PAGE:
How to deal with job rejection
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Whether dating or job searching, most of us have faced some rejection in life at one point or the other. Surprising, therapists say that job rejection can lead to as much depression as being dumped by a prospective lover. Fortunately, the big difference is that job rejections can be forgotten must faster than a failed relationship. Dealing with rejection can be very difficult, especially if job rejection has been a typical response on your hunt for a new role. Add in that, most job hunts involved a long, tiring process, and it's common for fatigue to set in. The key to success is to avoid getting depressed by staying positive and reading the signs.
When you are looking for a new job there are unfortunately a few ways to get rejected:
You submit an application and never hear anything again, this unfortunately is part and parcel of recruitment. At KLC Recruitment we aim to email all applicants at a minimum to notify them if they have been unsuccessful, depending on the role this can be within a week or two or it can be later but we do our best to notify 100% of candidates.
Depending on the company though there is not always a process set up for this so you work away at personalising a cover letter and double checking your application to get nothing, you may even speak to someone on the phone and don’t ever hear from them again. Take this with a pinch of salt it could mean you have been pipped to the post by another candidate or for whatever reason that role is no longer going ahead. If you have the name and number of the person that you spoke to on the role don’t be afraid to reach out and ask them if the role has been filled.
You have submitted your application, been through a telephone interview and maybe even multiple short calls to set up a face to face interview. You go to the interview and you leave feeling confident that you answered the questions and made friends with the interviewer, your phone rings and you expect a job offer, but you get rejected told you are not been offered the role.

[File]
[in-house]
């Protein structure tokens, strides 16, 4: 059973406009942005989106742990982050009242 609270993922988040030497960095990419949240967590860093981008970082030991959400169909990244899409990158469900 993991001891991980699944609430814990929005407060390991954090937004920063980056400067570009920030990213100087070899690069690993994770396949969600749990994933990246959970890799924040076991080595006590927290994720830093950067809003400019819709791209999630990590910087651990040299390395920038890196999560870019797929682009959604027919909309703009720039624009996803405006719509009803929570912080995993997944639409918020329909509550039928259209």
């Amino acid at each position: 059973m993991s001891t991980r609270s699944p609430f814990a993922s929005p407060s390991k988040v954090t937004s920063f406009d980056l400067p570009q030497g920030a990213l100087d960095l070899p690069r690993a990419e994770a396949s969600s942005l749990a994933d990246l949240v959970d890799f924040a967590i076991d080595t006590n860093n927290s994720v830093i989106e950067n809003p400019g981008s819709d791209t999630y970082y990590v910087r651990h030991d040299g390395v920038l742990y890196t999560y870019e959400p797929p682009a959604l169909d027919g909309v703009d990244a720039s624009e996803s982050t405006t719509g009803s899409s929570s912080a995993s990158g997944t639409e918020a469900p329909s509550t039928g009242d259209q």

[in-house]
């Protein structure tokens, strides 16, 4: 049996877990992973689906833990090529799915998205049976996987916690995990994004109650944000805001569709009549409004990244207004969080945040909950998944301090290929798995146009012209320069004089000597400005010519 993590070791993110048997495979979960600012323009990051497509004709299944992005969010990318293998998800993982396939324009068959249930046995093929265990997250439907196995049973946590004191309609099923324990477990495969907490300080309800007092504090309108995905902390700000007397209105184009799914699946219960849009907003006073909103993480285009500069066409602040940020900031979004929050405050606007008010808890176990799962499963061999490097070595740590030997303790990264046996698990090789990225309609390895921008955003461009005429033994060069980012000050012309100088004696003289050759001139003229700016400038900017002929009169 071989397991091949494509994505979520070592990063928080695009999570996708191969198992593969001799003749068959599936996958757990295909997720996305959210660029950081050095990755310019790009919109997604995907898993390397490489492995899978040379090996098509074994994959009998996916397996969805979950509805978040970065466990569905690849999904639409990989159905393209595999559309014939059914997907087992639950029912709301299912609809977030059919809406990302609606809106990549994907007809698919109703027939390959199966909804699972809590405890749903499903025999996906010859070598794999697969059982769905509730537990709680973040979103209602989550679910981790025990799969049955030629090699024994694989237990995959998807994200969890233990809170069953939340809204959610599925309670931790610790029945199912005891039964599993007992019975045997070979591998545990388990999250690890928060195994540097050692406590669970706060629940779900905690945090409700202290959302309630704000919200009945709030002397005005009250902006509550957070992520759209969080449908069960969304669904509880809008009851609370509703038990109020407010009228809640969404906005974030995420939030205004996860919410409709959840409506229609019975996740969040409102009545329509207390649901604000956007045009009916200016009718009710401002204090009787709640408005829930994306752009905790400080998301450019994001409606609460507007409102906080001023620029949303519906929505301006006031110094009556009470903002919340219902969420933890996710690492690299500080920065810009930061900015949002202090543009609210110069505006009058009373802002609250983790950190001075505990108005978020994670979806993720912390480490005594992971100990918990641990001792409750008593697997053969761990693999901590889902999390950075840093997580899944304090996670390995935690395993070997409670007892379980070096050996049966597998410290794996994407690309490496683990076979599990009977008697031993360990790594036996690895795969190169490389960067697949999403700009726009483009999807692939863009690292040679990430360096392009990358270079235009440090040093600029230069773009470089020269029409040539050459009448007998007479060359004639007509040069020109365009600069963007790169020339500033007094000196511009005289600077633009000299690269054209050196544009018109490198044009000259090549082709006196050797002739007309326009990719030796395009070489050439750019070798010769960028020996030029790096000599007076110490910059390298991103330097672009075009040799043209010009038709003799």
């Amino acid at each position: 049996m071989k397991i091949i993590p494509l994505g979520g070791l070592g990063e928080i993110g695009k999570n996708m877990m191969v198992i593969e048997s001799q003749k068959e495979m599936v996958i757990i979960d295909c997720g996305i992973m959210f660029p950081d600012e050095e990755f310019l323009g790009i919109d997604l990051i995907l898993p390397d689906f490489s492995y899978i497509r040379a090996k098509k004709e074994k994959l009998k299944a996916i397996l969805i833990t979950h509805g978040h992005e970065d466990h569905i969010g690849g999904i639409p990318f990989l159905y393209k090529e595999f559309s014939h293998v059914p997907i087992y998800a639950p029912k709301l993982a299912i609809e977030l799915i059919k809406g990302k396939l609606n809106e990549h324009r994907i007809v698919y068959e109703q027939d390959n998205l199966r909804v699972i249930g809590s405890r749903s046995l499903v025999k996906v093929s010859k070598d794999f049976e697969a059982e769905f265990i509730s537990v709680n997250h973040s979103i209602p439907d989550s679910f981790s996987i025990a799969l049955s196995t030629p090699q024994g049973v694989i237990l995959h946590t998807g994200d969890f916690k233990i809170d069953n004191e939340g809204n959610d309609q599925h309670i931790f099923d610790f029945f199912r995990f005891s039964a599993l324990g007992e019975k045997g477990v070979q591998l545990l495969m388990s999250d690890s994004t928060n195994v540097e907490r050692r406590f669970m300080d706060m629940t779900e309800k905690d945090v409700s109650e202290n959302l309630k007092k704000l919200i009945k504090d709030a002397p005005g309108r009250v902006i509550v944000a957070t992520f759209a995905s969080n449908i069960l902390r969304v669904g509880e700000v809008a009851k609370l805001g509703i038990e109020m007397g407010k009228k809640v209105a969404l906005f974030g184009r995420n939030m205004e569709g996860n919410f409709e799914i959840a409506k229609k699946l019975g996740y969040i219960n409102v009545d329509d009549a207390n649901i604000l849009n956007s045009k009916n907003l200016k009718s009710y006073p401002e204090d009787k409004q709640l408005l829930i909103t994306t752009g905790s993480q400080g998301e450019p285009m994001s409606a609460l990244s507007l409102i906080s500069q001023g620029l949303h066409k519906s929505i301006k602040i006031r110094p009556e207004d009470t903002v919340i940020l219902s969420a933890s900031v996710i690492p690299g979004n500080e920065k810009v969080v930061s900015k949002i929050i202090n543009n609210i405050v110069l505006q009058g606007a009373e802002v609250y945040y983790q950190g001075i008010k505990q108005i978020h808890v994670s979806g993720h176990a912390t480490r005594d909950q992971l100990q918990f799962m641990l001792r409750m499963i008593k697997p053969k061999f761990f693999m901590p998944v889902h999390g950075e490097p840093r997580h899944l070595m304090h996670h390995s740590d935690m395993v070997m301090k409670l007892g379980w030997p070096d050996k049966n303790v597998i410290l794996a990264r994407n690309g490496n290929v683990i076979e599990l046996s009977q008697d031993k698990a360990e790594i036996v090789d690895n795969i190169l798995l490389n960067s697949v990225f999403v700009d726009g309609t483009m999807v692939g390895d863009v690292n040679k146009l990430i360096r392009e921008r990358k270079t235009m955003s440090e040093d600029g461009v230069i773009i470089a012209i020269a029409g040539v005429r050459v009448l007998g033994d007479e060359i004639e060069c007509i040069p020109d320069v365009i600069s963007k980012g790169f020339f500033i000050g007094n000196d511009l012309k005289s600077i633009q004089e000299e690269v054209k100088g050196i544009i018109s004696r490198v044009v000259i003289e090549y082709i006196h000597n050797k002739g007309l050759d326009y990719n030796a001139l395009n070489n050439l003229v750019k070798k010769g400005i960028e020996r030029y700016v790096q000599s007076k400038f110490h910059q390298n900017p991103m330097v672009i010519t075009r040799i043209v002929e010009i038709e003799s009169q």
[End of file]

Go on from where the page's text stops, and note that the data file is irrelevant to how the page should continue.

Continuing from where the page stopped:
Now at this point I think people have a rush of emotions, disappointment, shock upset and sometimes anger.
So how to deal with this rejection?
go into a rant that you don’t need the job and would never want to work for that company anyway – this reaction is not changing the circumstances, will not assist you in future recruitment and who knows if you will cross paths with the person on the other side of the phone again!
take your time, if they haven’t offered up an explanation ask a few questions.
- Has the position been filled?
- Can I get feedback on why I was unsuccessful?
- Do you have any other roles I may be suitable for?
Most recruiters I know are more than happy to answer the above questions and this is the information you need to understand why you didn’t get the role and if there is anything that you can work on for future interviews. More often than not if you made it through to a face to face interview then so did at least one other candidate so it could come down to them have more experience than you or a more relevant qualification. If there was a part of the interview that you didn’t do so well on you need this information, listen to the feedback and even ask how could you improve although this conversation sometimes feels uncomfortable you will be able to work on any shortcomings to help you nail the next interview!
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